Can the American people, drenched in years of image maker politics, see through it? I don’t know, honestly.

  12. yarply  November 8, 2007 at 10:29 pm

    Life has to start,, Somewhere.

    With Ron being a doctor I would be surprised if he at one time or another did not maybe try to get a federal law of that kind passed. As a definition of when life occurs. I would say it is hard for anyone who has delivered as many babies as he reportedly has or for anyone who has had a baby and fallen in love with the the newborn to think of life as not starting at conception. If it doesn’t start then, when would it “start”?

    If you look through a microscope and see the ‘movement’ of the male “seed” you would have to say it has life. If you looked through the microscope and saw the unfertilized egg of a woman you may question if there is life or not, but would be hard pressed to deny the potential for life.
    Once mixed and thus both joining together becoming one and undeniable movement (growth) occurs it would seem to me that the joined cycles of the potential (egg) and the living spark (seed), that life of the egg as a whole has begun. If someone believes life has not begun at that point (conception) then why worry, for if it has no life it can not grow.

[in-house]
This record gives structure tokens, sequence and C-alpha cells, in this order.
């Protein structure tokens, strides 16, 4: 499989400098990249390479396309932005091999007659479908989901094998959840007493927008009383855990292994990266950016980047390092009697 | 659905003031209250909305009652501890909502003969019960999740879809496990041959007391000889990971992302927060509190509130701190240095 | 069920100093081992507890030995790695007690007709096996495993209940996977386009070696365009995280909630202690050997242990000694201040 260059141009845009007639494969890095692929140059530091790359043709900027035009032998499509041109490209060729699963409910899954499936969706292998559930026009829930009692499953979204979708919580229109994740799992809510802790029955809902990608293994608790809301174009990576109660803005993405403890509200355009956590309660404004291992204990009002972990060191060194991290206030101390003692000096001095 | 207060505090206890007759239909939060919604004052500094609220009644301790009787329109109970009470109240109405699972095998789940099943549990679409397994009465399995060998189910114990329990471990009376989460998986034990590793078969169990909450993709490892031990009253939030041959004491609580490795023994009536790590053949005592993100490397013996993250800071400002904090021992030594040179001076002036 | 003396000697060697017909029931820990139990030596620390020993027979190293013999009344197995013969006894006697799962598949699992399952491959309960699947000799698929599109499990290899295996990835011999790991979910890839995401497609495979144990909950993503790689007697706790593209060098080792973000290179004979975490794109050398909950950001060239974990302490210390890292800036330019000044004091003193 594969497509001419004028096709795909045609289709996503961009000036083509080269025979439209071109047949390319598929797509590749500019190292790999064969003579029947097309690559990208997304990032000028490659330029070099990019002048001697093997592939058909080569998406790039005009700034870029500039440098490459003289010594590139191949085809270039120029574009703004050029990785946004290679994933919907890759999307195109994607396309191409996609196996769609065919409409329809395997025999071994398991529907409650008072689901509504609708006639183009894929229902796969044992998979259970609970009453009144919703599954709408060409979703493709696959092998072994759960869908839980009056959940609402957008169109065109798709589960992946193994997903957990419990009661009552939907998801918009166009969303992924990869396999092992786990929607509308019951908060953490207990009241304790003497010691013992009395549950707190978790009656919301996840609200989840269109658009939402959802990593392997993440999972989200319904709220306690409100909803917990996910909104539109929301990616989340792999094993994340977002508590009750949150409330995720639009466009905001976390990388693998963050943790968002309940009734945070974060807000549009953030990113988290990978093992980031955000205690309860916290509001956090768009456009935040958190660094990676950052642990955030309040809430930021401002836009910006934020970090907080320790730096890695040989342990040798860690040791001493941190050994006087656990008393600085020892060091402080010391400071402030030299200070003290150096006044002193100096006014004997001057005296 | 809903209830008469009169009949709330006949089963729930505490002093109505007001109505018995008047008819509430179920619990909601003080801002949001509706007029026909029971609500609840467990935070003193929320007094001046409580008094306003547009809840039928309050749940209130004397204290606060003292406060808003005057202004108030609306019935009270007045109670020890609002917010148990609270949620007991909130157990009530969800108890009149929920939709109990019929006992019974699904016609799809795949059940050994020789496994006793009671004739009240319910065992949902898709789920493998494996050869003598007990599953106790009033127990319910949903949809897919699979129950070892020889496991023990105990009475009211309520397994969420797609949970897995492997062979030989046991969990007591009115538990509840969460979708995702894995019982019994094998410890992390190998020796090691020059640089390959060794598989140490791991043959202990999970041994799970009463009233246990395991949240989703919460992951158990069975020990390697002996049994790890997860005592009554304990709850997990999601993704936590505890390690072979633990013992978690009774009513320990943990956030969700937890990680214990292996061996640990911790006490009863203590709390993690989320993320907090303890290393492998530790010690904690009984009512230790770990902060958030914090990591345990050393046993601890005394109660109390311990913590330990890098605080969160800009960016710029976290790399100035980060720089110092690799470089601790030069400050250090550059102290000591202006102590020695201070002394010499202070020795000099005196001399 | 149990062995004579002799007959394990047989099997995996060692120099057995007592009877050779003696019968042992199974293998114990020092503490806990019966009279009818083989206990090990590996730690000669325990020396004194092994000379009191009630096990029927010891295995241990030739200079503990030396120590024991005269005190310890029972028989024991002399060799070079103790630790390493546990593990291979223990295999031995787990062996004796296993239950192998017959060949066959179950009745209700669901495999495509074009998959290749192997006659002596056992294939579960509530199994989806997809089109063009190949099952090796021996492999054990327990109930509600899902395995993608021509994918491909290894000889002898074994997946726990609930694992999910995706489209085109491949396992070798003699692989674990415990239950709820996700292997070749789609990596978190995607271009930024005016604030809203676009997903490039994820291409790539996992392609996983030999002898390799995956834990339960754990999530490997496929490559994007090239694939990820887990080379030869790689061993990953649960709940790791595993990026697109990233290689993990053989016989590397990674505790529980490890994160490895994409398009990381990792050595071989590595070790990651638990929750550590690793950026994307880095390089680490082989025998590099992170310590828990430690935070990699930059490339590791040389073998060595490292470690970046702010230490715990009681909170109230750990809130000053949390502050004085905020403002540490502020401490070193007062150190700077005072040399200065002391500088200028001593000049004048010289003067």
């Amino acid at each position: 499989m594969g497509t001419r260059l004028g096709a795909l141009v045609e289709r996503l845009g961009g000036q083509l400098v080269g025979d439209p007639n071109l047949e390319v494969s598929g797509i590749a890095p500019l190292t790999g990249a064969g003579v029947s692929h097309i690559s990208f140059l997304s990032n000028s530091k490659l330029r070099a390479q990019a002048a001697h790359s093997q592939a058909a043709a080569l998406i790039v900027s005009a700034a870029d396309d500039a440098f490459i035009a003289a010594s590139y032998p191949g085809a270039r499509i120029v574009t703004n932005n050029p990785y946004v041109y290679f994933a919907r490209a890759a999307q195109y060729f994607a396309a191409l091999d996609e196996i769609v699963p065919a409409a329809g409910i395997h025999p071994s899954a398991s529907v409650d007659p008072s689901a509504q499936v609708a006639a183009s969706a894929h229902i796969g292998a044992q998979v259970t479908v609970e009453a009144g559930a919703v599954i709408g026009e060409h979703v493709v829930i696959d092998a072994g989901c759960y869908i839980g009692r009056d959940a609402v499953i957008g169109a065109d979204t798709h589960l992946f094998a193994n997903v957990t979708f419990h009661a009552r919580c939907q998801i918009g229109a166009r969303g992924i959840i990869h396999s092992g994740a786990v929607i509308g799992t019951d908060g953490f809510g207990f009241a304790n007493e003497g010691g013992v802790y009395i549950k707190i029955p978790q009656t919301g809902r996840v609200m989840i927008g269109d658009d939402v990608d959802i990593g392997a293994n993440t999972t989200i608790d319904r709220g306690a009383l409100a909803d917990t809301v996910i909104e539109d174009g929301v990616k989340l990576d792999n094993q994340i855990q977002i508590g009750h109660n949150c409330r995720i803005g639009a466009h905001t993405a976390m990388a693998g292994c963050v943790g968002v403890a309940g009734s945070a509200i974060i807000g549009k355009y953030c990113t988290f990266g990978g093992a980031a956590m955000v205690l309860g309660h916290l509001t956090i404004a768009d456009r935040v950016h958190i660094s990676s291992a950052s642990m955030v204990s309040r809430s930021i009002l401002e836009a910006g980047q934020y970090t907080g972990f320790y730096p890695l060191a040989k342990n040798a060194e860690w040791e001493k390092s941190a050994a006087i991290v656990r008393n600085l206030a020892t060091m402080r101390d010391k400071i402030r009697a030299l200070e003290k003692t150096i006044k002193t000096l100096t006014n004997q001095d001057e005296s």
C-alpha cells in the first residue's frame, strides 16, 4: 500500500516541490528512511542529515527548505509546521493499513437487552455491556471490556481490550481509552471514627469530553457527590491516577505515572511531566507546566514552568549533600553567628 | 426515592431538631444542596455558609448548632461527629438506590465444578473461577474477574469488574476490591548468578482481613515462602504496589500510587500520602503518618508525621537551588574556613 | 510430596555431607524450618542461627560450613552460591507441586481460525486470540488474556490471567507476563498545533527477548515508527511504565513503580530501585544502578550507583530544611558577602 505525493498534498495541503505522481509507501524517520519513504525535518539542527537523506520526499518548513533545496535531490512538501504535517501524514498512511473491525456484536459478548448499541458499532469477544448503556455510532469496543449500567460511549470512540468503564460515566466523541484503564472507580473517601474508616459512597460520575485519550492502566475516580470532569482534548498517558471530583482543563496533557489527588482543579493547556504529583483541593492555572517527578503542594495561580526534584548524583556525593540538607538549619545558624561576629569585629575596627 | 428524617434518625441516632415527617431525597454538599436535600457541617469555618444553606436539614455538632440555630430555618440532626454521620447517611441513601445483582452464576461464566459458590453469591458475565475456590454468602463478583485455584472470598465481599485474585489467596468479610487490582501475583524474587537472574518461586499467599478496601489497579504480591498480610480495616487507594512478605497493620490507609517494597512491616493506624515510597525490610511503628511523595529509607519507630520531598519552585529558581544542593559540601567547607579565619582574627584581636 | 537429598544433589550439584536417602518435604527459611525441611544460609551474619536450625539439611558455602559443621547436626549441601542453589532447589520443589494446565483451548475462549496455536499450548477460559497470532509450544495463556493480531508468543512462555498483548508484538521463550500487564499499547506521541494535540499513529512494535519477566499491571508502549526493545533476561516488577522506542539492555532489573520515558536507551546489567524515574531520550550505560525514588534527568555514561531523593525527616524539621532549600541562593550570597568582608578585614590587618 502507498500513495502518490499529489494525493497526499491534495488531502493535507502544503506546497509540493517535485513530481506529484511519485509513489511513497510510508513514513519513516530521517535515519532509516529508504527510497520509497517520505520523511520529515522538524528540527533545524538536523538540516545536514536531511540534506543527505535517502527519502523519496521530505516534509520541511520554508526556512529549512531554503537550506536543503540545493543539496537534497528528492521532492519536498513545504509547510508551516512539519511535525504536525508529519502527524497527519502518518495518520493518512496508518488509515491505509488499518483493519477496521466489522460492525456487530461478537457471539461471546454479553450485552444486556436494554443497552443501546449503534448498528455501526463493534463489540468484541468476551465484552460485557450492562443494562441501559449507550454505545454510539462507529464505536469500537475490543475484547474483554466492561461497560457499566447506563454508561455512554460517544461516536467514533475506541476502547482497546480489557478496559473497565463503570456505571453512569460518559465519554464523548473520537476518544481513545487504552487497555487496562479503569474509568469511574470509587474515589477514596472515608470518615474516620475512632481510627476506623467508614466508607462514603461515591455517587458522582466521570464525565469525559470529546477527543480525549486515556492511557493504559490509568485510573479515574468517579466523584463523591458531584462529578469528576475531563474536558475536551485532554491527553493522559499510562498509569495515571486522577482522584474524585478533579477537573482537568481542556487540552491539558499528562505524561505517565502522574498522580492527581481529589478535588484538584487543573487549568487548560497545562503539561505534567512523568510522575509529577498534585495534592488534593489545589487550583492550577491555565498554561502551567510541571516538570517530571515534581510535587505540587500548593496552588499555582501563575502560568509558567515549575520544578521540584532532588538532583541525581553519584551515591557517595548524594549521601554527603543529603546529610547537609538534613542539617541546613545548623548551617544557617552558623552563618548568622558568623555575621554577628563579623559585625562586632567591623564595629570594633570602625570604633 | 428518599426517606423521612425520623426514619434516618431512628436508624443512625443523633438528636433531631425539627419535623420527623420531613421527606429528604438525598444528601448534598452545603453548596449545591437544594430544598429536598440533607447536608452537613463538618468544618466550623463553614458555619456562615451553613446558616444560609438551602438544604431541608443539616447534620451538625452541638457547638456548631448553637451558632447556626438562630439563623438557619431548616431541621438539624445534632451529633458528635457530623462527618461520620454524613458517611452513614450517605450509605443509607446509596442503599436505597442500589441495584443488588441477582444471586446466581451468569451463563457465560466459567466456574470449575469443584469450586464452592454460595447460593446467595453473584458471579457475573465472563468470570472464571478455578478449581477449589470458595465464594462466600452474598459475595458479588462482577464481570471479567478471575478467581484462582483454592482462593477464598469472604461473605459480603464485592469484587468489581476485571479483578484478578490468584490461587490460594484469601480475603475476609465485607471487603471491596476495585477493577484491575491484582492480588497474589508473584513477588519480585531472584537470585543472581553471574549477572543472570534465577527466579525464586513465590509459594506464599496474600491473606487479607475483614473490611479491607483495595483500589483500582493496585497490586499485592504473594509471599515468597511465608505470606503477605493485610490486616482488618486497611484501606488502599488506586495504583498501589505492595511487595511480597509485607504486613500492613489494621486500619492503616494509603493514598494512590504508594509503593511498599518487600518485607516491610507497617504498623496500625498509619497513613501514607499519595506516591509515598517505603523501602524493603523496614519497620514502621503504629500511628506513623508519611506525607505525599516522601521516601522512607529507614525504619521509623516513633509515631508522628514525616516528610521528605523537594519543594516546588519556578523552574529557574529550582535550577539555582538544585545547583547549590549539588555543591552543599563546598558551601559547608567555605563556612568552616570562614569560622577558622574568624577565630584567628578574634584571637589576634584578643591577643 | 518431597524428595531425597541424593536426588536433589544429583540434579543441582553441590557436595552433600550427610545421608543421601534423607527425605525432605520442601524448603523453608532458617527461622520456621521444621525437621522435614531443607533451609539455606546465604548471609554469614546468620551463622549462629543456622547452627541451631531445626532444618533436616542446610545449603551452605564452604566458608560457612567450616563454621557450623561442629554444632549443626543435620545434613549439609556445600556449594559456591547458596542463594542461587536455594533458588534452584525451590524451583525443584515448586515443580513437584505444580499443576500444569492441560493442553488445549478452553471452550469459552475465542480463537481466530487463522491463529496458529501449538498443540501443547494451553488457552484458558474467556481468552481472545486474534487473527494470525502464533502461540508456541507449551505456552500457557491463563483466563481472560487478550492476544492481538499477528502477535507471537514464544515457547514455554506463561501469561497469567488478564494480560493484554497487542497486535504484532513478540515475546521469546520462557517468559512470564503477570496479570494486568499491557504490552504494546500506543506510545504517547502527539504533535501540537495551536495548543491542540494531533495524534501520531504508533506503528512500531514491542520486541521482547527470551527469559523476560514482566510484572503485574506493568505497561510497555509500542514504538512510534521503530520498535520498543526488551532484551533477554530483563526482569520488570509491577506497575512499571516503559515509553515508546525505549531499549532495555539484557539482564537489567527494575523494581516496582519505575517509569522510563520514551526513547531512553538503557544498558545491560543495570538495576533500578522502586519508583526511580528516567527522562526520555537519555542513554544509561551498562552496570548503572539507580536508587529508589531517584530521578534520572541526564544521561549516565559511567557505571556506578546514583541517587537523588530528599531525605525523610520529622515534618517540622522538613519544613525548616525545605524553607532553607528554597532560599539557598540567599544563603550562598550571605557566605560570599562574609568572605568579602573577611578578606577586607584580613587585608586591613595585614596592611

No need to kill that which has no life….

  13. Stratocaster  November 9, 2007 at 12:34 am

    I have never heard of Ron Paul. What part of Texas is he from? Is he a Baptist? I’m just trying to figure out where this guy is coming from.

  14. Stratocaster  November 9, 2007 at 3:33 am

    Never mind. This guy doesn’t fit into the usual power structures. I need to do some reseach to figure out how he reached cult status. I will reserve my opinions until then.

  15. Sandra Price  November 9, 2007 at 7:37 am

    Strato, Paul has represented the 14th District of Texas for 20 years. That district in in the southeast corner of Texas on the Gulf. He has tried to stop so many expensive tax-payers bills that he is often known as “Dr. No.”

    He is an Epicopalian with a wife and five grown children. He is a Physician, born in 1935 in Pittsburgh and got his medical degree at Duke University.

    I don’t know much more to tell you except he was a candidate in 1988 for President as a Libertarian. He is, in my opinion the best of the GOP which means much less than it used to.

  16. adoracle  November 10, 2007 at 4:06 am

    how can you say that?
    http://www.irregulartimes.com/dead.html

  17. adoracle  November 10, 2007 at 4:09 am

    we’d better, and in a big hurry too. We cannot afford not to.

  18. adoracle  November 10, 2007 at 4:18 am

    check out ronpaul2008.com thoroughly and see if hope doesn’t spark up in your soul…

  19. Sandra Price  November 11, 2007 at 7:58 am

    This is the weekend to show him our support. Even CSPAN this morning has more callers for Paul than I can ever remember in the past.

    Visit the site and make a donation and we will get the publicity we need.

    http://www.ronpaul2008.com

    Watch his commercials….they are great!